My research identified Mass General Hospital (MGH), in Boston, Massachusetts, as one of the facilities involved in BrainStorm’s Phase 2 clinical trial. Although MGH was a 6-hour drive from home, I was determined to be involved in the Phase 3 clinical trial and felt that my best opportunity would come as a patient there. I met my doctor at MGH in March of 2017. After a full review of my medical records and additional examinations and tests, she reconfirmed my ALS diagnosis. I made my desire to enroll in the upcoming Phase 3 trial known to her at that time. After a few long months of waiting, the trial was approved to start in August of 2017 with MGH being the first site to enroll patients.
On the day the trial was approved to proceed at MGH, my doctor called me and scheduled screening tests and a full review of the trial procedure. Just a few weeks after our 15th wedding anniversary, we found out that I had been selected as one of the first patients to enroll in the Phase 3 clinical trial. I completed my screening visits and was informed I was eligible to continue in the trial in October of 2017. During that two-month period my ALSFRS-R declined enough to meet the inclusion criteria and, although it meant that I didn’t have an extremely slow progression, my family and I were so excited to be able to continue in the trial.
At my fifth visit later that month, I had my bone marrow aspiration done at MGH. This is a relatively commonplace procedure and is not unique to BrainStorm’s NurOwn® treatment. Two small incisions were made on the left and right sides of my lower back and two technicians simultaneously removed stem cell-containing bone marrow from my pelvis bone. The procedure was performed under general anesthesia and after a short recovery I was discharged later that same day. I was expecting more discomfort from the procedure but overall it wasn’t painful at all- I was back home that evening.
Even before I left MGH that day, my cells were already on their way to City of Hope Hospital in Duarte, California. City of Hope is the where all the stem cell-containing bone marrow samples are sent for all the participants in the trial, regardless of whether patients ultimately end up receiving the NurOwn® treatment or placebo (Dana-Farber Cancer Institute in Boston was added as a second manufacturing site in October, 2018). No one at MGH or any of the trial sites knows who is getting treatment or placebo, or is in any way involved in the decision-making process. That process is absolutely necessary to ensure the integrity of the trial results- neither the patients nor their doctors can know who is receiving treatment in a double-blind study.
In early December, five weeks after the bone marrow aspiration, I returned to MGH for my first intrathecal injection. This was done right in my hospital room using local anesthetic. The procedure itself took about 15-20 minutes and then I was required to lay flat for at least 4 hours to avoid a headache. I was observed for 24 hours for any adverse events and then released. I only had minor back ache in the middle of the night, more from stiffness than anything procedure-related. I returned home and resumed my life but with a new sense of optimism. With ALS, you guard your optimism very closely, but it felt good and exciting to be doing something.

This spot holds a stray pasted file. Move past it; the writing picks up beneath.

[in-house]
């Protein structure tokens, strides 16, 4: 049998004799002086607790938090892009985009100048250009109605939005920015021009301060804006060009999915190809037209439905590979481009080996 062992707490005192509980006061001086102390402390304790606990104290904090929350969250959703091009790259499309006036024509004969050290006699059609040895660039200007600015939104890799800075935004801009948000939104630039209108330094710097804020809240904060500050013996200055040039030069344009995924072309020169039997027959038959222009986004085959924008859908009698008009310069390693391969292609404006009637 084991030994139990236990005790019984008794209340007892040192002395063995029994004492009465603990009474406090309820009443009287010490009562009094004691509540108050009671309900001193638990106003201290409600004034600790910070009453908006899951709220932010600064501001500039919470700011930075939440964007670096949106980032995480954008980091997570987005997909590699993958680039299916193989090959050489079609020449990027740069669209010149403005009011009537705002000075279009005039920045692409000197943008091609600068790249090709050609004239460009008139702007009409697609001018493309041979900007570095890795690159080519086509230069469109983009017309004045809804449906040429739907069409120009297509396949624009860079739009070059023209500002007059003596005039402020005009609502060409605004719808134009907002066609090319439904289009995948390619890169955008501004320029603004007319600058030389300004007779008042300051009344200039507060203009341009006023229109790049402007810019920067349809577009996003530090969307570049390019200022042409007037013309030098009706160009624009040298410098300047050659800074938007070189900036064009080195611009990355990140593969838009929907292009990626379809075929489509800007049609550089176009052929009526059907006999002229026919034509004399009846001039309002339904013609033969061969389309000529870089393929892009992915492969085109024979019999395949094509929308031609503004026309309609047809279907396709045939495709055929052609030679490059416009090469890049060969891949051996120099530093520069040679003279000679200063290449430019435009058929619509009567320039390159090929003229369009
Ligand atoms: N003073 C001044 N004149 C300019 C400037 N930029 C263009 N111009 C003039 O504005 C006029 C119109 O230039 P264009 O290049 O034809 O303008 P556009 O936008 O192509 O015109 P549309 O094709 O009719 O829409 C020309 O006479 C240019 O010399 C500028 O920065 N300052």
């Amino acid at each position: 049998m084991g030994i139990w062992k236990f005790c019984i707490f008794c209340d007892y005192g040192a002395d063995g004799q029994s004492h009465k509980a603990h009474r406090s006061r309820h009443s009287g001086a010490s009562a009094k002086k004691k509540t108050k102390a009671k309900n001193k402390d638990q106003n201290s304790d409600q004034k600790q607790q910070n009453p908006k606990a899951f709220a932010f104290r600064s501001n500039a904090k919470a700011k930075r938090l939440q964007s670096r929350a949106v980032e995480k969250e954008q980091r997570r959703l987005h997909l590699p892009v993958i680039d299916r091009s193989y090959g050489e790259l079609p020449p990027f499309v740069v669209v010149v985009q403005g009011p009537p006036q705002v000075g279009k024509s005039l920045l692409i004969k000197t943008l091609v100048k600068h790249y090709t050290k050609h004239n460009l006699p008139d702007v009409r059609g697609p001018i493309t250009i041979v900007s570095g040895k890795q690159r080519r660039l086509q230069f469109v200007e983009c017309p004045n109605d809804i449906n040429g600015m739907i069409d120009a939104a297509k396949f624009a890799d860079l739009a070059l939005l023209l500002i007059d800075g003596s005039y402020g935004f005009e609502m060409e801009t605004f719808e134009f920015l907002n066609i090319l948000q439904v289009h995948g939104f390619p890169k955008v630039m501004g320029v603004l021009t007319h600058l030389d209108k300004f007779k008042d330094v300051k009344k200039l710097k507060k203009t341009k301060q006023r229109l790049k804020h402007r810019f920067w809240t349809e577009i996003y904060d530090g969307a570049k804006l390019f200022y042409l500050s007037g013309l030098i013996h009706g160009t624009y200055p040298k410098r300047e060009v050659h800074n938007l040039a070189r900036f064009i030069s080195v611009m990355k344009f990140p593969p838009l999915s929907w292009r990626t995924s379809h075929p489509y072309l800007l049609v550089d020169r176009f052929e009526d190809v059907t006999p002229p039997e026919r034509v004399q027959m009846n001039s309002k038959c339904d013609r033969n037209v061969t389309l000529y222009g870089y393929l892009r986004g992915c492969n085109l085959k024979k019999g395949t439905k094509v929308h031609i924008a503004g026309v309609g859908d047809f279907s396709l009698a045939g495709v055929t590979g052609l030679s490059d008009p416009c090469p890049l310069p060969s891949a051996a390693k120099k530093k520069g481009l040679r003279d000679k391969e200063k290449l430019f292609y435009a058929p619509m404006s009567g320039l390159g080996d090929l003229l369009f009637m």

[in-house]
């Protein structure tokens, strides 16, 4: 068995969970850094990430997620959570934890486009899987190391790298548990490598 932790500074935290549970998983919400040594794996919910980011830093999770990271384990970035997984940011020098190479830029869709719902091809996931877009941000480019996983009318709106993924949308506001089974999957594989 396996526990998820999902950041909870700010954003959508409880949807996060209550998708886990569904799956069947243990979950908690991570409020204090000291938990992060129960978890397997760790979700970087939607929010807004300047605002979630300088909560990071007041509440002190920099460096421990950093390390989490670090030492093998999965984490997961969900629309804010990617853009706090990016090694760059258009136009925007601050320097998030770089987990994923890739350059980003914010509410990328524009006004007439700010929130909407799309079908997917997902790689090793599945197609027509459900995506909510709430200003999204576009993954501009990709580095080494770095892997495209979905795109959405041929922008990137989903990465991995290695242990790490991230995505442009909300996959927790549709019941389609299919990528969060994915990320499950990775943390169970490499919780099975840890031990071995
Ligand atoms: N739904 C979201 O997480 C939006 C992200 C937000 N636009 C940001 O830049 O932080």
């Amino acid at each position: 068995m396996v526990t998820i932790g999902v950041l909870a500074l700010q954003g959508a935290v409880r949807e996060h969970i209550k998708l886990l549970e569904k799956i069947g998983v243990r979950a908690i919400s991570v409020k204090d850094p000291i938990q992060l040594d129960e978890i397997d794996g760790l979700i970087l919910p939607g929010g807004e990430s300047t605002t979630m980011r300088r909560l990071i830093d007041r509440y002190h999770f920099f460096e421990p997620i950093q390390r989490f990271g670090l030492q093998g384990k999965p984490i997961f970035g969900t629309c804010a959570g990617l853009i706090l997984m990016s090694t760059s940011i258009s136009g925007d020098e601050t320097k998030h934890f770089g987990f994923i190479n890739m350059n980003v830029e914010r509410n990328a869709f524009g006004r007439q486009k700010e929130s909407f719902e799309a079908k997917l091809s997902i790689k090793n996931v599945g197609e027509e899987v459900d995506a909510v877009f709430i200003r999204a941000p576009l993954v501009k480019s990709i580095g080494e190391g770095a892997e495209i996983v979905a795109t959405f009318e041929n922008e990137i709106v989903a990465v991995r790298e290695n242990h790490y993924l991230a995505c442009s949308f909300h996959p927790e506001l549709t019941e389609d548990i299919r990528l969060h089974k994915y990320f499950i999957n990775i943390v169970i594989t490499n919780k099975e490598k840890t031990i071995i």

In early January I had my first lumbar puncture to take a sample of my cerebral spinal fluid. This was done in the doctor's office, again under local anesthetic. My wife was even in the room. I had no pain and just had to lay flat for about 45 minutes after, again to avoid headache. After that, I was free to leave and we drove back home.
I had my 2nd injection in early February, with a follow-up lumbar puncture at the end of that month. These procedures went as smoothly for me as the first ones, but unfortunately, I then hit a road block in my trial schedule. Right after this trip I developed a blood clot (DVT) in my leg, completely unrelated to trial procedures. It was extensive enough that BrainStorm required I take some time off from the trial to give the clot time to resolve.
I got the all-clear in June and went back in July for my 3rd and final injection, followed by my last lumbar puncture in August. I then had a follow-up visit in September to do some blood work and an ALSFRS-R rating scale measurement, and had my last follow-up visit on October 19, 2018. Although I'm glad to have finished the trial, my wife and I will miss seeing the staff at MGH on a regular basis. They are a first-class organization and have given me the best care, attention and support an ALS patient could hope for.
As for the results, I can't say that I've seen any evidence that I received the stem cells. I feel that my disease progression has been steady for the duration of the trial, and I would've expected at least a temporary pause in progression for a short period after each injection. Of course, I could be wrong and perhaps my progression is slower than it would've been otherwise. In the end, I am choosing to believe I received the placebo, because I want to believe that this treatment will be powerful enough to be noticed. For my sake and for all the ALS patients who need something to hope for I would prefer that I got a placebo rather than an imperceptibly effective treatment. And despite feeling this way, I don't regret the time I spent in the trial or its restrictions. I was able to be involved in what I believe was the most promising ALS treatment trial available to me and I will be forever grateful for the opportunity.